6. Visit three new #ROW80 blogs a day
  7. Take three naps a week
  8. Go to bed at by 11:00 p.m.
  9. Cook at least one decent meal for David
  10. Spend an afternoon at the Blanton Museum of Art
  11. Play the piano
  12. Dust the piano
  13. Get rid of ten things a day
  14. Collect and organize books
  15. Shred

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A Round of Words in 80 Days (#ROW80) is The Writing Challenge That Knows You Have a Life.

To read what other #ROW80 writers are doing, click here.

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She Likes Me, She Really… Zzzzzzzzzzzzzzzzzzzzzzzzzzzzzzzz

Snoozing chimp
Snoozing chimp (Photo credit: World of Oddy). [Not my cousin MV]
I’m sharing a hotel room with my cousin MV following this afternoon’s bridal shower for our great-niece and this evening’s dinner with great-niece’s grandfather.

(Don’t waste time on the relationships. Only the cousinship applies here.)

MV crawled into bed early, turned on the TV, and channel surfed, but could find nothing interesting.

“I need someone to read me a story,” she said.

I volunteered to read the latest version of my Molly manuscript. She said something like, “Oh goody.”

Booting up the laptop, I located “The Definitive Summer 2012 Version” (so named to distinguish it from the other 3,243 Molly files) and crawled onto the queen-sized bed opposite hers. And I began to read.

I had reached the last paragraph of page 11 when I heard snoring.

Could this be, I thought, an omen?

And if an omen, is it good or bad?

I never stood on ceremonies, but–when your own blood kin, whom you’ve known for over half a century (wow!), whose infants you fed and diapered and lugged around as if they were your favorite baby dolls, for whom you served as target for the all the slings and arrows of outrageous cousinhood she let fly–like the time she was visiting you and she got all wasp-stung picking Kentucky Wonder beans off Mr. Armentrout’s fence and went to bed with an ice pack on her hand and in the middle of the night she laid it on your mid-section just to see what you would do and you were only sixteen and she was thirty and old enough to know better–well, when your own blood kin can’t stay awake to see what happens at the end of chapter one, then you might do well to find something to take the place of novelizing. Like playing Bookworm for eight hours straight without guilt rather than with it.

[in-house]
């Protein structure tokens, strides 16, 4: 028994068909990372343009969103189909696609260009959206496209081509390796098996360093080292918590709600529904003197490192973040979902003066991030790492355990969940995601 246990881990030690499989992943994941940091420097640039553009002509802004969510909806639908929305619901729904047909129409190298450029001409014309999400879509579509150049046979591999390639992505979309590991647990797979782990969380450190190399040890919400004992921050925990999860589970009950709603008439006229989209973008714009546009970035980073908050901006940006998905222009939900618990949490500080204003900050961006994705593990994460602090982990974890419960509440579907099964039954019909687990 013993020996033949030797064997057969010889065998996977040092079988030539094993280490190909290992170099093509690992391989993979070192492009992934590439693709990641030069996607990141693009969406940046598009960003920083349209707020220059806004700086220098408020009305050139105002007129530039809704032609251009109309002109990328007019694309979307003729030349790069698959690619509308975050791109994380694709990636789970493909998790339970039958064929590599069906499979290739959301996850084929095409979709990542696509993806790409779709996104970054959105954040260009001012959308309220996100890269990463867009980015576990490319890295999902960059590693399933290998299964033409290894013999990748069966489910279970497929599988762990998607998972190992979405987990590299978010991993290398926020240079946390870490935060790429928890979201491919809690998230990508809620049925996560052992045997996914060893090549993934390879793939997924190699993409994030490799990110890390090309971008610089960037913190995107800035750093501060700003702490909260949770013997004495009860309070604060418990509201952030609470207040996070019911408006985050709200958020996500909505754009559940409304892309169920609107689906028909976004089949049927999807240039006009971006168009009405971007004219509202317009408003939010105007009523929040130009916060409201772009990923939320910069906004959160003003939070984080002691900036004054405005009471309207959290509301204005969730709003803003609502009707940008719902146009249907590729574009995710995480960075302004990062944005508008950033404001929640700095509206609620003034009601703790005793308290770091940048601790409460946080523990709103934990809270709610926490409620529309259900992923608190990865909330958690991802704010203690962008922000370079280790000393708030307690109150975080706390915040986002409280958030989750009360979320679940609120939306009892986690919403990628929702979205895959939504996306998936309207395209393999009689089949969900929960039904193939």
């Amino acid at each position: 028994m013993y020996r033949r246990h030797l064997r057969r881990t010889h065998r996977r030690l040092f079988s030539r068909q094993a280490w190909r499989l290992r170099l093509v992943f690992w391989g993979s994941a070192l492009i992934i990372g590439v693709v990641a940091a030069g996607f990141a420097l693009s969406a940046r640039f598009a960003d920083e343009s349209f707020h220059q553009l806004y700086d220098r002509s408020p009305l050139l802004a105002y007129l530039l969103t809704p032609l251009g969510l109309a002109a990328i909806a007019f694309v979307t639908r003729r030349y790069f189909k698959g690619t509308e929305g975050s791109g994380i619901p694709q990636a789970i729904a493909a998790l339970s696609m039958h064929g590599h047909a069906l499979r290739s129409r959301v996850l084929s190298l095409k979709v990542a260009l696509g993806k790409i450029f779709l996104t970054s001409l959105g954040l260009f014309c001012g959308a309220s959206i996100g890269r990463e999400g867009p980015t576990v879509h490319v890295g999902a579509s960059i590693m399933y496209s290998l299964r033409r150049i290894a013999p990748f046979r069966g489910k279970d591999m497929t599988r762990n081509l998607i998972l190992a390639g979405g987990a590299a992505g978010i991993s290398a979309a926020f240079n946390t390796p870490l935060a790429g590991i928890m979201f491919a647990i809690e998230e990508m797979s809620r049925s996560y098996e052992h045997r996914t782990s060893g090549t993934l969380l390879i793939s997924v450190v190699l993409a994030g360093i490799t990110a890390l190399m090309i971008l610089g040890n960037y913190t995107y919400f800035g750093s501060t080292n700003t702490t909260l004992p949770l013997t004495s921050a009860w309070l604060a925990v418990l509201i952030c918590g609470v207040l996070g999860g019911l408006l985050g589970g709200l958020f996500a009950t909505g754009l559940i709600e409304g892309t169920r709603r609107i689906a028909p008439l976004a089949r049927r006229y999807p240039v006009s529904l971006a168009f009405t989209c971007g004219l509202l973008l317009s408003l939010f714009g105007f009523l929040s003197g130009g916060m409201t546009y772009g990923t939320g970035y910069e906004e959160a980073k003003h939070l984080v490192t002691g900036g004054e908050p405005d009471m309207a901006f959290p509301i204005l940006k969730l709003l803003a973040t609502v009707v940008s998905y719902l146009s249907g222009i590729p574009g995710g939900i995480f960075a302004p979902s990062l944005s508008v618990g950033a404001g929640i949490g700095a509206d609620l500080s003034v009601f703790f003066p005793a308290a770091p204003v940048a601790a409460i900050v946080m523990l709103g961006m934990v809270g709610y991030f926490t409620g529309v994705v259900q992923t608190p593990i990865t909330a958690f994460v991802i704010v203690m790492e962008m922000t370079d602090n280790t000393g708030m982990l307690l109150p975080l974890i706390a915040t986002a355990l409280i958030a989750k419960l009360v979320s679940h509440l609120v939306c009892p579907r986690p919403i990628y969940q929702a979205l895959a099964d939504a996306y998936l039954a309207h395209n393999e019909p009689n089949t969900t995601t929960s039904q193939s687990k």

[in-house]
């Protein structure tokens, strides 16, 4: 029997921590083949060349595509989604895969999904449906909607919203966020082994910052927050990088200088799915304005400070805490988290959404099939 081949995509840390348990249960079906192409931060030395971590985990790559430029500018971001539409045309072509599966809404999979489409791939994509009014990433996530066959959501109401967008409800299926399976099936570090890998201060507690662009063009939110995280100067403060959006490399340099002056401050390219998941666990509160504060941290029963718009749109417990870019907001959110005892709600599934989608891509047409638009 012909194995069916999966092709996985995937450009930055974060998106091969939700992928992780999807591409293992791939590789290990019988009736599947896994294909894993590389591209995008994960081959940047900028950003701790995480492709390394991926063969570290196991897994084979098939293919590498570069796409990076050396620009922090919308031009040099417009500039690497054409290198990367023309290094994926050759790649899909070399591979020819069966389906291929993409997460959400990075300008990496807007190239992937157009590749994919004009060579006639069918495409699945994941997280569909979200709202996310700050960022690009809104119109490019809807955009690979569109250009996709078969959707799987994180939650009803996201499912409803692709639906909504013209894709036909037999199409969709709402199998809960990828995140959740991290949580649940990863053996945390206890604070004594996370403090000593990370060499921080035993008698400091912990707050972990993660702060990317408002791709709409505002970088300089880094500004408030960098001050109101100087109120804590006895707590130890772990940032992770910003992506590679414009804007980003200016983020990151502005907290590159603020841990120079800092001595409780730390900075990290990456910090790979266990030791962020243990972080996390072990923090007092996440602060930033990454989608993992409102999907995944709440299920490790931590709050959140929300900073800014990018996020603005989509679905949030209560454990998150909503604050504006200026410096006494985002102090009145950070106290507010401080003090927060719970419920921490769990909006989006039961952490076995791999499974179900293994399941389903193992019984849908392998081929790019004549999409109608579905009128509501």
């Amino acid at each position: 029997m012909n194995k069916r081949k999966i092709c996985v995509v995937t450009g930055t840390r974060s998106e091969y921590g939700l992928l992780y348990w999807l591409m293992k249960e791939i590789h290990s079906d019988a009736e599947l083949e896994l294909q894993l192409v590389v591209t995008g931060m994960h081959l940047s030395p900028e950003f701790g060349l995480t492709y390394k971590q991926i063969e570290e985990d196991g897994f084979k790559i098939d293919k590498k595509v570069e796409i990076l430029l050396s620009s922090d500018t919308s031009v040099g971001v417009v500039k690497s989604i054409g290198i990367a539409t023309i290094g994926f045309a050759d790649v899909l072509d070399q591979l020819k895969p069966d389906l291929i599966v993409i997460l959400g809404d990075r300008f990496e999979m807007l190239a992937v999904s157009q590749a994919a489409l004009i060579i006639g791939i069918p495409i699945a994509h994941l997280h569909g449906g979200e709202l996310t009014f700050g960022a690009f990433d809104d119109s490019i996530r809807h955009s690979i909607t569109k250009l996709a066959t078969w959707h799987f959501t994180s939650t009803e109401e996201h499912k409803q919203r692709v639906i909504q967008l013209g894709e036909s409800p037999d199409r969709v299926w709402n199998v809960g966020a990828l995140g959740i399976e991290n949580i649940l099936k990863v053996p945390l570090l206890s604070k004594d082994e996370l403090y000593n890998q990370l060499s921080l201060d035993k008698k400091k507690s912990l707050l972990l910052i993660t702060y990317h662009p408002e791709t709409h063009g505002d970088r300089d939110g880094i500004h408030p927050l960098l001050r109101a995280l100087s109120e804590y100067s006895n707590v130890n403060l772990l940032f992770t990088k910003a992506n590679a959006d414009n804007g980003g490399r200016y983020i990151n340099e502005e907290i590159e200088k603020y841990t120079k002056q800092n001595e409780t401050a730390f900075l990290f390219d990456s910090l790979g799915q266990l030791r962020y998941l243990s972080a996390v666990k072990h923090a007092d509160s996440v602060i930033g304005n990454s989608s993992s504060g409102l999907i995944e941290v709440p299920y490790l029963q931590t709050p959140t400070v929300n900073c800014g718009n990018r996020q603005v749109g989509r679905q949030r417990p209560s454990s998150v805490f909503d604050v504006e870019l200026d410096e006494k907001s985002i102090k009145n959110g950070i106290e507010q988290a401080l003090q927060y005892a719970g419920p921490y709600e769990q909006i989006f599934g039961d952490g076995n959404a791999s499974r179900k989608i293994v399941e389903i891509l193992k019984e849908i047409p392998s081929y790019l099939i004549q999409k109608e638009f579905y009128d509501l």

So. I sat for a while in contemplation, and then I emailed several friends for opinions on the omen question, and then I checked what’s happening on Facebook. And about the time I got to the fifth cat picture of the evening, I had remembered several circumstances that might be called extenuating:

1. MV liked the very first draft I wrote and keeps telling me I’ve ruined it and I need to toss all my (years of) revisions and bring back the original. It’s nowhere near publishable, but she liked it.

2. She laughed at all the right places, or most of them, while she was awake.

3. She’d had a long day and was tired.

4. She might have been motivated by revenge because I told her she was old. Which I’ve done several times on this trip. Like when she wanted to lift my suitcase onto the luggage rack for me. I mean, my doctor has referred to me as an “older person,”* but she’s been eligible for the senior citizen breakfast at IHOP for years. And just minutes ago, at midnight, she racked up another birthday.

In short, it’s possible her untimely entry into the land of Nod is a non-ominous omen, having zilch to do with literary criticism, and therefore no reason to get my knickers in a twist.

I’ll interpret it that way anyhow.

About paragraph #9, above, MV woke up and walked to the refrigerator for a bottle of water. On the way back to bed, she noticed me sitting on the sofa where I am still parked, composing.

“You’re not going to want to get up in the morning,” she said.

“I never do,” I replied.

She didn’t ask what I was doing, so I didn’t tell her I’m writing about her. I didn’t tell her about the photo I’d already chosen to illustrate this piece either. She’ll find out soon enough.

She’ll also learn what happens to kinfolk who fall asleep during a dramatic reading of Kathy’s Perfectly Polished Prose.

*****


Happy Birthday, Mary Veazey!

*****

* But he did it only once.

*****

Photo of Snoozing Chimp by World of Oddy via Flickr (CC BY-NC-SA 2.0).